A Romantic Weekend At Freeman Ranch: a Solo by Tom Volkaert

16 September - 15 October 2023
Installation Views

We prefer not to think about it, but we all know it: everyone now living will die someday. In his latest solo exhibition for Everyday Gallery, A Romantic Weekend At Freeman Ranch, Tom Volkaert (b. 1989, Belgium) takes this insight as a starting point for a careful reflection on the way in which life and death intertwine. He unites personal experiences, such as the death of a good friend, with his own reworking of classical themes from art, such as the memento mori and the iconography of the heart. In this way, Volkaert creates a space in which love and loss, escapism and life force, illness, and health no longer exclude each other but rather reinforce each other.


The title of the exhibition refers to a research institute at Texas State University, a so-called ‘body farm' where researchers study the decomposition of bodies. Volkaert's title lets this clinical research environment collide with the loving escapism of a romantic weekend. That clash, which is both estranging and funny, is completely sincere: this exhibition is not a biting criticism of a scientific approach to death, and it does not look down on a naive, romantic approach to mortality. Volkaert embraces both with equal enthusiasm. And that is precisely the point: in a society in which we hide and compartmentalize illness and mortality as much as possible, Volkaert creates a space in which they can be present alongside each other. A Romantic Weekend At Freeman Ranch shows the world as we know it, but rearranged through Volkaert’s creative vision - making the existing world completely new again.


In this exhibition, Tom Volkaert’s famous Steering Wheels are the protagonists that hold everything together. They are totem-like figures, simple head-on-legs, based on a self-portrait of the artist. They are a tribute to the courage and optimism with which young children put a human figure on paper for the first time. Volkaert develops the gnarled, organic lines into a forest of branches, a clock, a grimace. The colors are lighter and more fiery than previous Steering Wheels. Can they rekindle some of that childlike energy we once had? Can their energy help us to interact with the world in a different way? The Steering Wheels in this exhibition stare us straight in the face and confront us with that question.


They guide us in an attempt to develop new spaces together with Tom Volkaert; spaces in which love, illness, pleasure, sadness, and loss are allowed to intermingle. Many of the works in A Romantic Weekend At Freeman Ranch fulfill a dual role: they are works of art and design objects. It often concerns objects that belong to the personal, even intimate sphere. Take the medicine cabinets, for example. They unite a clinical, pharmaceutical approach to health with a highly personal experience of using medicines for treating a disease. The image of the heart confirms that intimate experience, but also plays with classical iconography.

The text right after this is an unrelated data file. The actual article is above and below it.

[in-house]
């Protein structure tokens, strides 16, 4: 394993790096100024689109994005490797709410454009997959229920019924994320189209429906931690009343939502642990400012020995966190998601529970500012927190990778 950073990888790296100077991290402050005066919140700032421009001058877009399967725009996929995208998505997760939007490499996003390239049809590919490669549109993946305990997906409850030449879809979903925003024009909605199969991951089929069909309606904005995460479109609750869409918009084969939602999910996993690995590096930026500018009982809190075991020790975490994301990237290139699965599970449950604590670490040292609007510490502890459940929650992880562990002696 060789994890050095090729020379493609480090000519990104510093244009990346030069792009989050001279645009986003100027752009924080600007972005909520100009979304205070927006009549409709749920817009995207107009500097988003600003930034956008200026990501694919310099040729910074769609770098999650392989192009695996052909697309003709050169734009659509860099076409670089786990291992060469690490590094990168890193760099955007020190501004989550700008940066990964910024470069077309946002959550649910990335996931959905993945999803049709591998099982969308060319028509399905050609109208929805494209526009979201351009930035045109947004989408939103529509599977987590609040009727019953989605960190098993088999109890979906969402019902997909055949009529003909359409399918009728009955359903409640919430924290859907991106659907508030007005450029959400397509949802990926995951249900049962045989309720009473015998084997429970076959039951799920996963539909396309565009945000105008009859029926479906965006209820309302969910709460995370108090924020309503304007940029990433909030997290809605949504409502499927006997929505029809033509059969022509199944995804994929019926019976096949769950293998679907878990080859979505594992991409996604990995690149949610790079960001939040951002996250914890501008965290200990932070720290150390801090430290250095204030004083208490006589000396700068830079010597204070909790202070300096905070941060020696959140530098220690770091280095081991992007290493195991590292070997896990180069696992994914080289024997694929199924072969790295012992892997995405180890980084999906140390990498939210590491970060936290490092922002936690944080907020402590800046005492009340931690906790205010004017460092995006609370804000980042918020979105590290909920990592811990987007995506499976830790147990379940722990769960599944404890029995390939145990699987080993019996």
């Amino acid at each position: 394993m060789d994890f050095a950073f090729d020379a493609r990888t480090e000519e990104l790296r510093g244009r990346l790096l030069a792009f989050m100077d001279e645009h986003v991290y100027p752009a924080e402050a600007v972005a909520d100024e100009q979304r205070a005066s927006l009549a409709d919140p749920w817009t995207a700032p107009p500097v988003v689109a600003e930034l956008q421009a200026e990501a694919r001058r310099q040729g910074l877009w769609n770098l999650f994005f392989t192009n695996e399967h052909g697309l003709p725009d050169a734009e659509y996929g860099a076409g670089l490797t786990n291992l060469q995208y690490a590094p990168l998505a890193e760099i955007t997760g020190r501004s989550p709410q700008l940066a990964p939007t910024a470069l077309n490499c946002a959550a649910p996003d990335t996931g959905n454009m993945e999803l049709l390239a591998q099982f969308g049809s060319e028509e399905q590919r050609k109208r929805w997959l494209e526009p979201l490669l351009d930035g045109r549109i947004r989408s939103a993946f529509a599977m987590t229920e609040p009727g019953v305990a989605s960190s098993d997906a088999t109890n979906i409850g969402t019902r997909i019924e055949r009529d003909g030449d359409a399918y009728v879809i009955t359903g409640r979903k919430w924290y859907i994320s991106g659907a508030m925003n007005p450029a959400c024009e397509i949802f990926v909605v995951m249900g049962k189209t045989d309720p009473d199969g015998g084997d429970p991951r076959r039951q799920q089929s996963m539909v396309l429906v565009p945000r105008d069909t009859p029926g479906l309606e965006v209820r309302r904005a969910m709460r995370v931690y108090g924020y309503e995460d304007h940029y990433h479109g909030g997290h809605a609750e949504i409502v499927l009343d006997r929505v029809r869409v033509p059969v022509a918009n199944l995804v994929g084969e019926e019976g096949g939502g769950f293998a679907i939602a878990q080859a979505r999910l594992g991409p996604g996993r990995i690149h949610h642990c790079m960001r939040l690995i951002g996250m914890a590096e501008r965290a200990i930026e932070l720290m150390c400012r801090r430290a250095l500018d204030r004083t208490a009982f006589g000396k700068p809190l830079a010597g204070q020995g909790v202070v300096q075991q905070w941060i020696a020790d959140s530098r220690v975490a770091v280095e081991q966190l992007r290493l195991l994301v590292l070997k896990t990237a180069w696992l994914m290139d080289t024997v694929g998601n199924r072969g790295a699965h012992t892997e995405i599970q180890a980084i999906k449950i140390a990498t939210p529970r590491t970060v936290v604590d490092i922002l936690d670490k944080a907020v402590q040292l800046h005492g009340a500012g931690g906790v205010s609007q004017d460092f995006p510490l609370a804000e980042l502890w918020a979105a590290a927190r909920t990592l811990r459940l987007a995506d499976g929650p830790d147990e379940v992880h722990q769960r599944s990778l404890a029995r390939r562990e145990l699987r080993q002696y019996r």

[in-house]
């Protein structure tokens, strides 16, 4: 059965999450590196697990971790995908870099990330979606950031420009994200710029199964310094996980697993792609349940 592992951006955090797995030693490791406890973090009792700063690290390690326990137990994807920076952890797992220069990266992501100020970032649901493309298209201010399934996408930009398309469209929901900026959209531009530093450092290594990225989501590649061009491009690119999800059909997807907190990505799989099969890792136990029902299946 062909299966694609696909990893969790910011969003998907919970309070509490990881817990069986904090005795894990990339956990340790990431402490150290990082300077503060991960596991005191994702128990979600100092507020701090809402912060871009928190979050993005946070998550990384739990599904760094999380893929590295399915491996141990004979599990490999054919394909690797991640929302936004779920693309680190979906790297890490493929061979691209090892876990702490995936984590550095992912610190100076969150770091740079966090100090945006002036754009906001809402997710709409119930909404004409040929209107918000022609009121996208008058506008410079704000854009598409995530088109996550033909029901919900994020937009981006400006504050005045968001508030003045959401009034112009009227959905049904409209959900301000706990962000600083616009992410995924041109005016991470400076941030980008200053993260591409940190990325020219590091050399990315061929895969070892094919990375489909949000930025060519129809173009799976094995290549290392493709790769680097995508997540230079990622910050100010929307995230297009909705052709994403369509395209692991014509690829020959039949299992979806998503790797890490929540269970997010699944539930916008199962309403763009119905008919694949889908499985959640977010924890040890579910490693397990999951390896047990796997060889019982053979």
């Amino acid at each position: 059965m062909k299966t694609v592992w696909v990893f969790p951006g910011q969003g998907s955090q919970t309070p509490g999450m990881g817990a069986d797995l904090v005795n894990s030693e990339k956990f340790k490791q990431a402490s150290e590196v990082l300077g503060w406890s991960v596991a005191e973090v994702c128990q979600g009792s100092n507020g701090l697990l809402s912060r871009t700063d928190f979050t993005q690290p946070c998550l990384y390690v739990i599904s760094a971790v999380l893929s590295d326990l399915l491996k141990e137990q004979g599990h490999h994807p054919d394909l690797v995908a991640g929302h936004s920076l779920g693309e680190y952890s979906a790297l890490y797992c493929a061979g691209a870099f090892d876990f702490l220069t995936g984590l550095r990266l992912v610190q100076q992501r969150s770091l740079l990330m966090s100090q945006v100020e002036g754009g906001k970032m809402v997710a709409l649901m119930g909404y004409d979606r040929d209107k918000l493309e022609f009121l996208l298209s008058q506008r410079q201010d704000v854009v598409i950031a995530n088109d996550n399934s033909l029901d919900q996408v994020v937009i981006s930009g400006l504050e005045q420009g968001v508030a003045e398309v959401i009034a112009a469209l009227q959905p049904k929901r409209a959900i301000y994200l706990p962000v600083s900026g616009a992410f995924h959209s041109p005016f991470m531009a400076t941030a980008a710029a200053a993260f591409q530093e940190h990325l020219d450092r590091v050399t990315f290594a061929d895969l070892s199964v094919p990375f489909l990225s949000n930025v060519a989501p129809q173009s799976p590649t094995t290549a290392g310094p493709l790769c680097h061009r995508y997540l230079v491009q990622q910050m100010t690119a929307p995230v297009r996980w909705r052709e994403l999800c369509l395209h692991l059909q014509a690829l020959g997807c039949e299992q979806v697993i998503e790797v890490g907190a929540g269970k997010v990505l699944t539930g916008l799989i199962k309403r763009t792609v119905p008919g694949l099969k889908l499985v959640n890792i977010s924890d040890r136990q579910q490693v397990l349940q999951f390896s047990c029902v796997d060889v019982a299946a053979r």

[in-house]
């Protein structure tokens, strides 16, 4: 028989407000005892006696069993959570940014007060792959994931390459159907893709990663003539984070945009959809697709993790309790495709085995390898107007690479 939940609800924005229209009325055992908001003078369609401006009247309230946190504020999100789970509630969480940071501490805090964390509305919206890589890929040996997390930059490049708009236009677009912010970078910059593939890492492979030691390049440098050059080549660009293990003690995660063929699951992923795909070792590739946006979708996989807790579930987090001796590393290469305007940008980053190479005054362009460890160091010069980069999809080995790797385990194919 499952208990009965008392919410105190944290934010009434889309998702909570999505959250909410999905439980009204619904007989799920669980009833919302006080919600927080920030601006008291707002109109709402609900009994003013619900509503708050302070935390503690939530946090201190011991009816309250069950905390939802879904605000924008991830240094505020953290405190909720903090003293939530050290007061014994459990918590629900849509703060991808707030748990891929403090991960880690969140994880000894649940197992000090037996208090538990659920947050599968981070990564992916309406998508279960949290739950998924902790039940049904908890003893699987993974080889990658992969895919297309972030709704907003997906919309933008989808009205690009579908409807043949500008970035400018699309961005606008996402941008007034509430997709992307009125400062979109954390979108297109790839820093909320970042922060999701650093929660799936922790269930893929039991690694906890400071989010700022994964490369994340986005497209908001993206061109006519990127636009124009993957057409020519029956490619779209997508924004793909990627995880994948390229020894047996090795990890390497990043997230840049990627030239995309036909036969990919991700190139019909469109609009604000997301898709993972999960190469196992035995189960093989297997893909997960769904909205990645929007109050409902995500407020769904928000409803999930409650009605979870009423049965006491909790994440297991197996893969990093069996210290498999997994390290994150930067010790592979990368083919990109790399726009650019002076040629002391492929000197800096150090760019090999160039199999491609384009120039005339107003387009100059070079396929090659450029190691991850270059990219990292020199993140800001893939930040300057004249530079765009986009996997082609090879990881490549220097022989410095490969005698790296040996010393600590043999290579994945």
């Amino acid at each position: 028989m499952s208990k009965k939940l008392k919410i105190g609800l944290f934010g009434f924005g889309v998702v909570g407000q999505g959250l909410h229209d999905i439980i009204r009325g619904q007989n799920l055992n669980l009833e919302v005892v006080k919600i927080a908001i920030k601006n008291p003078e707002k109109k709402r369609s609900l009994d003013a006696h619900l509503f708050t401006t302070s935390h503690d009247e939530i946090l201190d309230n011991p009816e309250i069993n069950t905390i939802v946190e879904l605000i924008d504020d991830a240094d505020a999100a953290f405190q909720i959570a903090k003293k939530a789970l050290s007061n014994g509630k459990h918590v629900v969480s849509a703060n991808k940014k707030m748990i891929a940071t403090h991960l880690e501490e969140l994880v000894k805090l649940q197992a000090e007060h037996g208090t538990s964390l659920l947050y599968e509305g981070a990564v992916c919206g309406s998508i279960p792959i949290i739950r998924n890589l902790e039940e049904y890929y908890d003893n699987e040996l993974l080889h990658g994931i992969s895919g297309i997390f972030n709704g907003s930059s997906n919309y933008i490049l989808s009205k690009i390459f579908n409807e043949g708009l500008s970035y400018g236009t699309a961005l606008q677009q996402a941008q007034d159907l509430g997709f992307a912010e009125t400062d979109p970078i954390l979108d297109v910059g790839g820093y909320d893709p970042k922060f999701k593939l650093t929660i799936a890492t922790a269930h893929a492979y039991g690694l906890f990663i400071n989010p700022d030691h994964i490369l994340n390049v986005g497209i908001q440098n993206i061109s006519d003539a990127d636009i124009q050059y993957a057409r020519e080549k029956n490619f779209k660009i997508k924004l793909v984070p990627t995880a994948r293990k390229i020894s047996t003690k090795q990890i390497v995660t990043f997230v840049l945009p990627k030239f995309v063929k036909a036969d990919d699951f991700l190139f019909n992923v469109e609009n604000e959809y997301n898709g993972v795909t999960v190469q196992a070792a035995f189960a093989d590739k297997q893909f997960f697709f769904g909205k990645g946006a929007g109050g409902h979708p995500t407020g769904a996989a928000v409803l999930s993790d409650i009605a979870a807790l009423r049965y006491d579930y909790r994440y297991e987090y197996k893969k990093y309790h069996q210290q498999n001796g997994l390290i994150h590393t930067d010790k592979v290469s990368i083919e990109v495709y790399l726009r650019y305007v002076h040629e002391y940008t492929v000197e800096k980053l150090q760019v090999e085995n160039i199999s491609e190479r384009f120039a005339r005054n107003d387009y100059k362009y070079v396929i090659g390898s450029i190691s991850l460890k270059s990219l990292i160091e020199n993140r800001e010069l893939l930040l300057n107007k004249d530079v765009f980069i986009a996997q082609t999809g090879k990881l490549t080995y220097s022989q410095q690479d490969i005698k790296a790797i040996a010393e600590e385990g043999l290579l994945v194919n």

A key work in A Romantic Weekend At Freeman Ranch is the vanitas still life, named after the title of the exhibition, in which Volkaert brings together many of his themes. A green-brownish liquor bottle bears the inscription XXX. In the old days, that sign was used to indicate that the illegally distilled alcohol (also known as ‘moonshine’) has been distilled three times, which means it is high in alcohol. The illegal process clashes with the official medication, represented here through very large, cartoonish pills. The skull is a classic element of a vanitas scene and explicitly recalls death. Then there is the soup bowl, more specifically Breughel soup, in which letters float that spell the title of the exhibition. This bow is based on Pieter Breugel’s Peasant Wedding (1567) and brings celebration, humor, and life to Volkaert’s work. Finally, the iconic heart is again present, this time like a clock ticking mercilessly towards death.


The themes that Volkaert develops in this show are socially relevant and enter into conversation with art history, but they are also personal. In the spring of this year, one of Volkaert’s best friends, the artist Daan Gielis, passed away. The two shared the ability to give a completely different meaning to a shape or object with a small artistic intervention. A Romantic Weekend At Freeman Ranch is a space in which that artistic friendship lives on. Volkaert has taken up some of Gielis’s themes in his own style. The melancholy drooping palm trees of Gielis have been transformed by Volkaert into,among other things, poppy flowers, and a carnivorous plant. They are robust and firmly grounded; they survive even though they are in watery soil that looks poisonous. It is a powerful testimony of friendship and mutual inspiration. In doing so, Volkaert creates a space in which love, loss, illness, and life force are all present and reinforce each other.


Text by Bram Ieven